So now I have Taylor interested in hunting. And the deer get absolutely no credit. The two of us sat in a cold blind (not as cold as my previous outing, thankfully) for three hours. We did not so much as point a gun at a mammal. A few piglets dashed in and out of our vision at one point. Did they bring Mama out to play with them? No, they did not.
The law (as I remember from my Texas days, anyway) says you are not permitted to fire more than a half-hour after sunset. That’s a good law, especially if you’ve gone without a good opportunity all day. As daylight fades, the imagination begins to run wild. Everything starts to look like a deer. So I had to urge Taylor to exercise restraint. Quin would have been a real burden to lug back to the house. Even field-dressed.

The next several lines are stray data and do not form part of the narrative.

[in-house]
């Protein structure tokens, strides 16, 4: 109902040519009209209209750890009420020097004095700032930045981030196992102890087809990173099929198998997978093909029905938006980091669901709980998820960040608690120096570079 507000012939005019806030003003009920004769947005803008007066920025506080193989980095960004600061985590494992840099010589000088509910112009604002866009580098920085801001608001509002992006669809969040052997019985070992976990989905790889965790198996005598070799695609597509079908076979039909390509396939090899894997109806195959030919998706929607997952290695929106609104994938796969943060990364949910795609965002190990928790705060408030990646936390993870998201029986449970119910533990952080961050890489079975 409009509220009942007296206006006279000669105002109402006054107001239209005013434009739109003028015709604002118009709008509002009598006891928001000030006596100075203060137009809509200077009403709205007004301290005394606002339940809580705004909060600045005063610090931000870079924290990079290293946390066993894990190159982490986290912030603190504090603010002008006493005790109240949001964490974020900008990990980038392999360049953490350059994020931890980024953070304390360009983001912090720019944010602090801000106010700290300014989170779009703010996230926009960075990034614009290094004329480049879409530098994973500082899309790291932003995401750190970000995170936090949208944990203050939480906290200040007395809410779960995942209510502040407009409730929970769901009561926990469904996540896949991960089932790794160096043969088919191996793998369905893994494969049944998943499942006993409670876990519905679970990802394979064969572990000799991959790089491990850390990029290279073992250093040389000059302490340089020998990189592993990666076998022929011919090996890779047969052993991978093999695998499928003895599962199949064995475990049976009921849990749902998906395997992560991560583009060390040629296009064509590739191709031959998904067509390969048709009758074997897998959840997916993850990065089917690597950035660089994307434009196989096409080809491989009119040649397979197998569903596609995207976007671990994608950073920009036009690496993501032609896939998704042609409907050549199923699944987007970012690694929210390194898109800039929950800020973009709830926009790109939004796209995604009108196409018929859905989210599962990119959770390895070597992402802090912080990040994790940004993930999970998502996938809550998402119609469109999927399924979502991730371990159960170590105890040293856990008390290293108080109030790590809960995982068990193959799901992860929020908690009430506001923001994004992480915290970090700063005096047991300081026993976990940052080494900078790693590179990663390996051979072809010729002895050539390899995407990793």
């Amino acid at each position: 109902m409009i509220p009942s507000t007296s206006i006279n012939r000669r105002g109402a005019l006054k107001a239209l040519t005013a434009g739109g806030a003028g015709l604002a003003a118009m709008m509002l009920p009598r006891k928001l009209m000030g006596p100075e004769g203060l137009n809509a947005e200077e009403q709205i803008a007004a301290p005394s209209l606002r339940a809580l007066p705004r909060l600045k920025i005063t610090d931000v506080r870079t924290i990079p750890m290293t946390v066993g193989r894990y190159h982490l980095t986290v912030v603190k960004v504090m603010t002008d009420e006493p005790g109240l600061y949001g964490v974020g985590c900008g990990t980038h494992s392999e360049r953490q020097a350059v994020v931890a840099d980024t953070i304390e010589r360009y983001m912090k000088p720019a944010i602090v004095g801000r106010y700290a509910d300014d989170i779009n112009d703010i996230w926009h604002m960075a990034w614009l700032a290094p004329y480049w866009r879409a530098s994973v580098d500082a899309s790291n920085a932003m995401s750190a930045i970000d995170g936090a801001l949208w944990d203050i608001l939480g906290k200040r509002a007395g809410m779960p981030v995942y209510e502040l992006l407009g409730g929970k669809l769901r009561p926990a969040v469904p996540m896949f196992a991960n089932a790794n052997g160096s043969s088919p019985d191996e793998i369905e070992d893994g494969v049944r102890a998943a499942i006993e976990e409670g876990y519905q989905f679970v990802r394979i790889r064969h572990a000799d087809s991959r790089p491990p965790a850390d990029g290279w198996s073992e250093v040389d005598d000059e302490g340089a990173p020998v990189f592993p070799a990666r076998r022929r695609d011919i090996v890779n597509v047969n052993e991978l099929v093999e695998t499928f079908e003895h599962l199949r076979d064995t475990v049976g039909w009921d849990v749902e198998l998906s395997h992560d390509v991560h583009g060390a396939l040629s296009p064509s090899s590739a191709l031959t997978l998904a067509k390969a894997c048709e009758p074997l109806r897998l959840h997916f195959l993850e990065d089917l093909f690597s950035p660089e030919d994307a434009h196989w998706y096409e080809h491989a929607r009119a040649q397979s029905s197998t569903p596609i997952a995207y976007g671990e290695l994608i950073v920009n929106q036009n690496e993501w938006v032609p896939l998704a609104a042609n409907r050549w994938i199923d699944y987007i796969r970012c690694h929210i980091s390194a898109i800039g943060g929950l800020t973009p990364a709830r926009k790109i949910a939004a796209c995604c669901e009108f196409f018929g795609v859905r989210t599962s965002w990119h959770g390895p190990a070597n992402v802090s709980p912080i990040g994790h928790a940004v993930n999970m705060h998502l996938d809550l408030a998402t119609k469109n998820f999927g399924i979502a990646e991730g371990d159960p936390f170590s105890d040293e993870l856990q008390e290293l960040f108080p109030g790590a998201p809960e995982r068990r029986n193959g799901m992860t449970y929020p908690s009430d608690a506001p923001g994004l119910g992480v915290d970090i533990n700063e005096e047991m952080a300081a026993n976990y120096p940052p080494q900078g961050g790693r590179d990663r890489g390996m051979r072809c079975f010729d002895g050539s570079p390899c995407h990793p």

Daylight shows things as they truly are. Without it, we tend to either see them in exaggerated form. If we’re hopeful, everything looks like the object of our hope. If we are frightened, everything looks like a monster. That’s why Jesus beckons us into His light. But all things become visible when they are exposed by the light, for everything that becomes visible is light” (Philippians 3:13). He is “the Light of the world” (John 8:12). As such, He says, “Walk while you have the light, so that the darkness will not overtake you; he who walks in the darkness does not know where he goes” (John 12:35).
More Jesus equals more Light. More Light means fewer mistakes. Fewer mistakes means less cleanup, both for ourselves and for others. And less opportunity for a true tragedy.
— From Newness of Life, Feb. 4, 2018